And the last member of the company is the gender-bending Leslie O’Carroll who loves breaking the rules occasionally by donning the garb of a gentleman. Playing the most experienced actor in the company – the one legitimate trodder of the boards – not the one who found mediocre fame on television – Selsdon Mowbry. She makes the most of this role of the resident drunk in the cast. Her eternal search for the next full bottle becomes a pivot point for much of the humor. 

Act One introduces us to all the characters, their interdependence, and their roles in the play they are rehearsing to tour with everyone being SO sweet to each other, SO understanding of forgotten lines and misplaced sardines, and SO hopeful for a successful run. 

Act Two takes place halfway through the tour with the set turned around so we (the audience) are watching what’s going on backstage as the play is performed on the stage. In a word, CHAOS. Director Kent has created a kaleidoscope of activity depicting how far those sweet loving people we met in Act I have fallen. The gymnastics swirl around a fire axe, a full bottle of booze, a cactus, and multiple plates of sardines. There is so much happening onstage, your eyes cannot take it all in. There is so little time between silent sight gags and screamingly silly stunts that if you look at one too long, you’ll miss two or three on other parts of the stage. But the general picture of dissention in the ranks and the specific animosities that have been developed are revealed with clarity.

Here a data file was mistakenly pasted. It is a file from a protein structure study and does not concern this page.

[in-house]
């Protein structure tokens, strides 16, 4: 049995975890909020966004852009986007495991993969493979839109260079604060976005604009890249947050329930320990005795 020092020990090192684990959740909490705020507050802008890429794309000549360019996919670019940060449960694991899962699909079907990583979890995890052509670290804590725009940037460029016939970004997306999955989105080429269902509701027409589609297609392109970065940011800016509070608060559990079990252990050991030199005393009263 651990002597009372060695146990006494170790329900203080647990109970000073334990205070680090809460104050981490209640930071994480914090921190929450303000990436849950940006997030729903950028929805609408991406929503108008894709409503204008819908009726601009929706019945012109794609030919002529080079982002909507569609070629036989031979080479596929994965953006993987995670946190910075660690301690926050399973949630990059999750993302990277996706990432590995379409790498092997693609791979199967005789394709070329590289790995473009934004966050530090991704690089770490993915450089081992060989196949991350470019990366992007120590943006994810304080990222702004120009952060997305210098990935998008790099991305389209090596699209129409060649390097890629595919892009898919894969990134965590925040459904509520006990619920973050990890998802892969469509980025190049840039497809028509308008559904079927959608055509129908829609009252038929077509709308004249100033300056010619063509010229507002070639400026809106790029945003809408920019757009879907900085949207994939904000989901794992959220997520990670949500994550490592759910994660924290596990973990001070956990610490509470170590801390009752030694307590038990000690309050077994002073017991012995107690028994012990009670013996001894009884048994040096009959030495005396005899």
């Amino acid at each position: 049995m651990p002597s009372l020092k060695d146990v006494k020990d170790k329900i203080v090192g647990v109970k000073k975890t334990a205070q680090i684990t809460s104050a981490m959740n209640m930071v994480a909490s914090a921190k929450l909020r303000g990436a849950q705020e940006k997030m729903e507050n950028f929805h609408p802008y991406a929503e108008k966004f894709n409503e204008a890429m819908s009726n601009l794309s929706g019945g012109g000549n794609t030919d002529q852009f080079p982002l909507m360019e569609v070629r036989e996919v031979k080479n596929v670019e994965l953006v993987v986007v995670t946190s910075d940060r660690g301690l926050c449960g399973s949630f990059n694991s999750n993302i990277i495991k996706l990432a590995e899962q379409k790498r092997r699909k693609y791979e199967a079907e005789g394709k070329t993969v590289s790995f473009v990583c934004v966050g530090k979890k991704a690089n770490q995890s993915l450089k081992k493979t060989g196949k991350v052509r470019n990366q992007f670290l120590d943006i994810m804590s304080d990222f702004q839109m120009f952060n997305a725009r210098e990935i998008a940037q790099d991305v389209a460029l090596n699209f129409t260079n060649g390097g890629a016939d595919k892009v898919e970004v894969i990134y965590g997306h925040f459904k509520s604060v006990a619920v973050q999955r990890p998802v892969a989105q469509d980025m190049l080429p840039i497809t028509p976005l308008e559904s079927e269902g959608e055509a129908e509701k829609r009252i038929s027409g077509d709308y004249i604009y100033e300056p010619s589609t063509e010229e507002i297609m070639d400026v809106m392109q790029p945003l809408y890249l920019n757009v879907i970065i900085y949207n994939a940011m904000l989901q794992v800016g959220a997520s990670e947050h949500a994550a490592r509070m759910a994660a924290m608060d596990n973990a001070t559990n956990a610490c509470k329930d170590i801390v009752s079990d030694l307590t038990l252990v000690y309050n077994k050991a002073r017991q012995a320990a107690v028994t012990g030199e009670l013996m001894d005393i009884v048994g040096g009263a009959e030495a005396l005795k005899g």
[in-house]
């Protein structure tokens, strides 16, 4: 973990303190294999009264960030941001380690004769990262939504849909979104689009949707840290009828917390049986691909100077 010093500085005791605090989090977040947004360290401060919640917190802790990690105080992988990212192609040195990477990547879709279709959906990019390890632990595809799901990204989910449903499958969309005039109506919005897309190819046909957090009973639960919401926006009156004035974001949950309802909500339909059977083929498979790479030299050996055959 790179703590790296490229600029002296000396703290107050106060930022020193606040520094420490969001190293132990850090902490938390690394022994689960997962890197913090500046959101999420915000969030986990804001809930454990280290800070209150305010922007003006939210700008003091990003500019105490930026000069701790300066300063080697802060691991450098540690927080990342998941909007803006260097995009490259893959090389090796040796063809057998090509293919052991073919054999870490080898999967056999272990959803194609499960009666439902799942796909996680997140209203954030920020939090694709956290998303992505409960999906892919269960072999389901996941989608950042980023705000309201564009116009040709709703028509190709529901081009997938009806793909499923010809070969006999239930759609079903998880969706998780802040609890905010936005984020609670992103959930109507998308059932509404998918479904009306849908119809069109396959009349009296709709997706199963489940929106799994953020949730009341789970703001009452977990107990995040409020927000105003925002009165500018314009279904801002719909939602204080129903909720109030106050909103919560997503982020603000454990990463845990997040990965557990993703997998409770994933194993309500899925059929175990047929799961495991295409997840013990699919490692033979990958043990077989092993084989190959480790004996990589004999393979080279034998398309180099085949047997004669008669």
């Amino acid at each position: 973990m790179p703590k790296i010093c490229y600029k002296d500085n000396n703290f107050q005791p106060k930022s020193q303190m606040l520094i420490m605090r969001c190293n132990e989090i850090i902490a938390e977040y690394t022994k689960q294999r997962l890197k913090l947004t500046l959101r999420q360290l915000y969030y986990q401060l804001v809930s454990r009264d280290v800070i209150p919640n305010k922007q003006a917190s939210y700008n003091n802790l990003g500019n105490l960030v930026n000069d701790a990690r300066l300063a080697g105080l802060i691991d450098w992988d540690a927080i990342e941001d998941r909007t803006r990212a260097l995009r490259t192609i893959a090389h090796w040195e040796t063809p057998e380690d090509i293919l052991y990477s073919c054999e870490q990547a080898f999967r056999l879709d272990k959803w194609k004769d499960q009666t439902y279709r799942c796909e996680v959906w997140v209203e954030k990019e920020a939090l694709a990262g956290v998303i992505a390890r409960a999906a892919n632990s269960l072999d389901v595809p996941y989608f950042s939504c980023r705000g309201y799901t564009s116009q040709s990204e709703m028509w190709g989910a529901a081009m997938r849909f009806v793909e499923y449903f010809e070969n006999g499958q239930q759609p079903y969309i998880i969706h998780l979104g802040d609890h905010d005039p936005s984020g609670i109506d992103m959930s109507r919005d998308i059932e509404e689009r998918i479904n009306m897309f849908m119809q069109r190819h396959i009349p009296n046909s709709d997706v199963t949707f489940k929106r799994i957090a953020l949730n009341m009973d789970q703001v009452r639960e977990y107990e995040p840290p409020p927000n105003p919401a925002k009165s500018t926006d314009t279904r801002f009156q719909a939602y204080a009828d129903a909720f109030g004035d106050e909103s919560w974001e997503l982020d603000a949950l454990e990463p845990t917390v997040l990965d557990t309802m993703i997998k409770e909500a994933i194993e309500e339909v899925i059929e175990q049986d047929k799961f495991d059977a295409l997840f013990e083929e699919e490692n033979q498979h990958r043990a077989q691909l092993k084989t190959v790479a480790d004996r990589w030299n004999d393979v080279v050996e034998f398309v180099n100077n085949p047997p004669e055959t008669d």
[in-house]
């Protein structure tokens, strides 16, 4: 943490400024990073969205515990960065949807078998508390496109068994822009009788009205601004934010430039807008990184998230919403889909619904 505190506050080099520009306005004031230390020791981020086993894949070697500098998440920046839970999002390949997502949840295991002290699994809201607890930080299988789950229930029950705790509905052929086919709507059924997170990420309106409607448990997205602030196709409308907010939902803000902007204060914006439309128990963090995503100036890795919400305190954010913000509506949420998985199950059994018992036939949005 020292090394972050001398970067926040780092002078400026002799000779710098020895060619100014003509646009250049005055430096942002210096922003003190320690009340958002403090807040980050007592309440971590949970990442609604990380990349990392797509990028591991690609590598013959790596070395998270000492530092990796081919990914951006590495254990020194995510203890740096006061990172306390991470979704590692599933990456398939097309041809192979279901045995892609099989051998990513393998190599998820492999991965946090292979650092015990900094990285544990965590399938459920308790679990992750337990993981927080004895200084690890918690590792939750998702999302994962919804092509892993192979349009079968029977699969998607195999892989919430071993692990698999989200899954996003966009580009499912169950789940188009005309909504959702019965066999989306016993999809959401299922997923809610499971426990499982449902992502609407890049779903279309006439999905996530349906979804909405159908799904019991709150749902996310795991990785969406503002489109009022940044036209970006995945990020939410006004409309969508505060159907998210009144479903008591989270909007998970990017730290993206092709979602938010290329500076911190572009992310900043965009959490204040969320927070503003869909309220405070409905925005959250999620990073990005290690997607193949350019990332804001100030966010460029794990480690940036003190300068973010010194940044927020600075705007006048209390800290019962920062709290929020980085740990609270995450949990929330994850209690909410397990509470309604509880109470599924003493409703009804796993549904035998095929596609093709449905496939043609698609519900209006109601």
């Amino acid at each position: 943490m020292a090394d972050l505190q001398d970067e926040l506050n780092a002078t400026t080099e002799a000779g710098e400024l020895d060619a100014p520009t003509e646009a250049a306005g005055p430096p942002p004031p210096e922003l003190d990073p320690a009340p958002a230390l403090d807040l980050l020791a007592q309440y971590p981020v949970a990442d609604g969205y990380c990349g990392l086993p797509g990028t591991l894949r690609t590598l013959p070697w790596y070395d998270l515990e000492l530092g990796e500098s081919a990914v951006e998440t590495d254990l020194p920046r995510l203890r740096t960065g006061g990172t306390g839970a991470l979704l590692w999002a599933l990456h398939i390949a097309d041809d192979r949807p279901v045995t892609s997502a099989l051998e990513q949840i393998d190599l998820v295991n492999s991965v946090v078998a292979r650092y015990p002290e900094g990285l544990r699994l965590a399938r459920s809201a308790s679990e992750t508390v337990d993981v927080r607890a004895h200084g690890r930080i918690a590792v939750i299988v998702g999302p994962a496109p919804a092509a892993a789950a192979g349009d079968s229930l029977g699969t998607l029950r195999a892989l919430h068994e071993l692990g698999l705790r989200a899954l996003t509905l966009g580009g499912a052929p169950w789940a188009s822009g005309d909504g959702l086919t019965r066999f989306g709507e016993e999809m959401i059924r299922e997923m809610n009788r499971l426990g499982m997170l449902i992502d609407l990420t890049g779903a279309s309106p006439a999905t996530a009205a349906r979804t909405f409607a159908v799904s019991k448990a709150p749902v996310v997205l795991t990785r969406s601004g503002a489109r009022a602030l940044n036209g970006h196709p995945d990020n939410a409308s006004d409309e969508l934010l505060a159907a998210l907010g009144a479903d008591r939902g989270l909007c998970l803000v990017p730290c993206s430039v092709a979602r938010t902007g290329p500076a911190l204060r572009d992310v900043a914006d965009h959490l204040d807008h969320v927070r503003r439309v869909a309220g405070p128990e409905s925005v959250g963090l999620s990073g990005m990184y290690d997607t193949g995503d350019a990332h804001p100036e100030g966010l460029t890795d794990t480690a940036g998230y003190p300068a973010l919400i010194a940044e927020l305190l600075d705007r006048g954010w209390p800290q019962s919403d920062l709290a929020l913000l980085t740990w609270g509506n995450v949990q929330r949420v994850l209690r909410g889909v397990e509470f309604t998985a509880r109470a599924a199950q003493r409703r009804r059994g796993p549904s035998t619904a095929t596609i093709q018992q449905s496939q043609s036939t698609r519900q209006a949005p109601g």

Act Three turns the set around again to show their final performance at tour’s end. Everyone is hell bent for leather and the knives are out. The only hope is that all the actors on tour make it out alive. As one playgoer remarked, it was the actor Olympics as the action and the dirty tricks get even more violent, dangerous and hilarious in the hands of this talented cast. 

The set is a two-story authentic depiction of a typical touring set on a turntable that moves flawlessly from front of house to backstage and back. Everything looks perfect, works perfectly and supports the many demands of this script. All the special effects – flying phones, disappearing sardines, a movable cactus – worked without a hitch. One of the most amazing parts of the production was the choreography that allowed everything to get to the right place at the right time to complete the joke. It was a jigsaw work of art. 

This is the MUST SEE show for March and April!! 

A WOW factor of 9.25!!